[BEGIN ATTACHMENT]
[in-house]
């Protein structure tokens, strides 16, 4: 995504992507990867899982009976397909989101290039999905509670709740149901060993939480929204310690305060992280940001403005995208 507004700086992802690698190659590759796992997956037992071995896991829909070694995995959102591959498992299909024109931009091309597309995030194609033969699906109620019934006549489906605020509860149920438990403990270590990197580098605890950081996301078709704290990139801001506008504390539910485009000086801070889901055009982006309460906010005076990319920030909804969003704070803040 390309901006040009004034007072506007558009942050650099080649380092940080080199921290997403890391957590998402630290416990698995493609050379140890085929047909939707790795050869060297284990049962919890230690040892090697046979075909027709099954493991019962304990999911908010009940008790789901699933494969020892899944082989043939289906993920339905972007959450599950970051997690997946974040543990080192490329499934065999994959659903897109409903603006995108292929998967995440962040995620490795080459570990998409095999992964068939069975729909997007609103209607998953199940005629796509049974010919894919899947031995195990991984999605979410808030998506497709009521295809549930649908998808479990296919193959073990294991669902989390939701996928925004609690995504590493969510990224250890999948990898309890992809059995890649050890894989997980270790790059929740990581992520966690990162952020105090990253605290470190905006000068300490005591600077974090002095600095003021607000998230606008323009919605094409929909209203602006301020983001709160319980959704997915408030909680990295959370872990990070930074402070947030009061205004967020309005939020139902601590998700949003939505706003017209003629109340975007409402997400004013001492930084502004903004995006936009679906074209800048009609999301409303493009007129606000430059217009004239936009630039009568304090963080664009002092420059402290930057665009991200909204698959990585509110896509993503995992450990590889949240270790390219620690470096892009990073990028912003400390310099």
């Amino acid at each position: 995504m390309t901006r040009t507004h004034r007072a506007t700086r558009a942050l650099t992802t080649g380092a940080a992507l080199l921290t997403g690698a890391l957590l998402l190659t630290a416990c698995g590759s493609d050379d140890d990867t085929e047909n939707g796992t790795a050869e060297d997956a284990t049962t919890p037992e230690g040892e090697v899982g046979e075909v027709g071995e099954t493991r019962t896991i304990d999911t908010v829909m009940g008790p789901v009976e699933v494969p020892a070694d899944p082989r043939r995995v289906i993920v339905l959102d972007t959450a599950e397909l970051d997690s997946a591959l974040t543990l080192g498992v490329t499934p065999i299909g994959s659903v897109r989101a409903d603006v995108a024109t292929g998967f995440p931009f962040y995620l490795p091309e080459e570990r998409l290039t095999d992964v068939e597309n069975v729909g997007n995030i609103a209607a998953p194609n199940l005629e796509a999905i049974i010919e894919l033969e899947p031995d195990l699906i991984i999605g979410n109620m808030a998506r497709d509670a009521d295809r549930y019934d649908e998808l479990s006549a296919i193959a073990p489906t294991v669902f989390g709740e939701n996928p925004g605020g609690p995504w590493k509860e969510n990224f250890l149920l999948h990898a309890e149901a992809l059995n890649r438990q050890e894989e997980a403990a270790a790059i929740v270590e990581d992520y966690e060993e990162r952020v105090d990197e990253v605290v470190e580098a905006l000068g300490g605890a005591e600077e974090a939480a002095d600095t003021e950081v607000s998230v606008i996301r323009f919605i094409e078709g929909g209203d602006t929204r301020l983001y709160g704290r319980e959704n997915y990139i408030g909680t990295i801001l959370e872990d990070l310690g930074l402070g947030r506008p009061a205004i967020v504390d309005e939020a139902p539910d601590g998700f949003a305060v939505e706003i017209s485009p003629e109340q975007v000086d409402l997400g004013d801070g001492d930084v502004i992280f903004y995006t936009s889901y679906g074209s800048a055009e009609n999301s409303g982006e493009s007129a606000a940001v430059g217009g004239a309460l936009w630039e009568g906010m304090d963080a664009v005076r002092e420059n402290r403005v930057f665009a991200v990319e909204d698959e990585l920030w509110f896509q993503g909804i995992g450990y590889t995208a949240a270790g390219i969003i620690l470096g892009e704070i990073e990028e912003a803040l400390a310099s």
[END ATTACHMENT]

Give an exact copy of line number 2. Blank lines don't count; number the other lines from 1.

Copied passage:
């Protein structure tokens, strides 16, 4: 995504992507990867899982009976397909989101290039999905509670709740149901060993939480929204310690305060992280940001403005995208 507004700086992802690698190659590759796992997956037992071995896991829909070694995995959102591959498992299909024109931009091309597309995030194609033969699906109620019934006549489906605020509860149920438990403990270590990197580098605890950081996301078709704290990139801001506008504390539910485009000086801070889901055009982006309460906010005076990319920030909804969003704070803040 390309901006040009004034007072506007558009942050650099080649380092940080080199921290997403890391957590998402630290416990698995493609050379140890085929047909939707790795050869060297284990049962919890230690040892090697046979075909027709099954493991019962304990999911908010009940008790789901699933494969020892899944082989043939289906993920339905972007959450599950970051997690997946974040543990080192490329499934065999994959659903897109409903603006995108292929998967995440962040995620490795080459570990998409095999992964068939069975729909997007609103209607998953199940005629796509049974010919894919899947031995195990991984999605979410808030998506497709009521295809549930649908998808479990296919193959073990294991669902989390939701996928925004609690995504590493969510990224250890999948990898309890992809059995890649050890894989997980270790790059929740990581992520966690990162952020105090990253605290470190905006000068300490005591600077974090002095600095003021607000998230606008323009919605094409929909209203602006301020983001709160319980959704997915408030909680990295959370872990990070930074402070947030009061205004967020309005939020139902601590998700949003939505706003017209003629109340975007409402997400004013001492930084502004903004995006936009679906074209800048009609999301409303493009007129606000430059217009004239936009630039009568304090963080664009002092420059402290930057665009991200909204698959990585509110896509993503995992450990590889949240270790390219620690470096892009990073990028912003400390310099």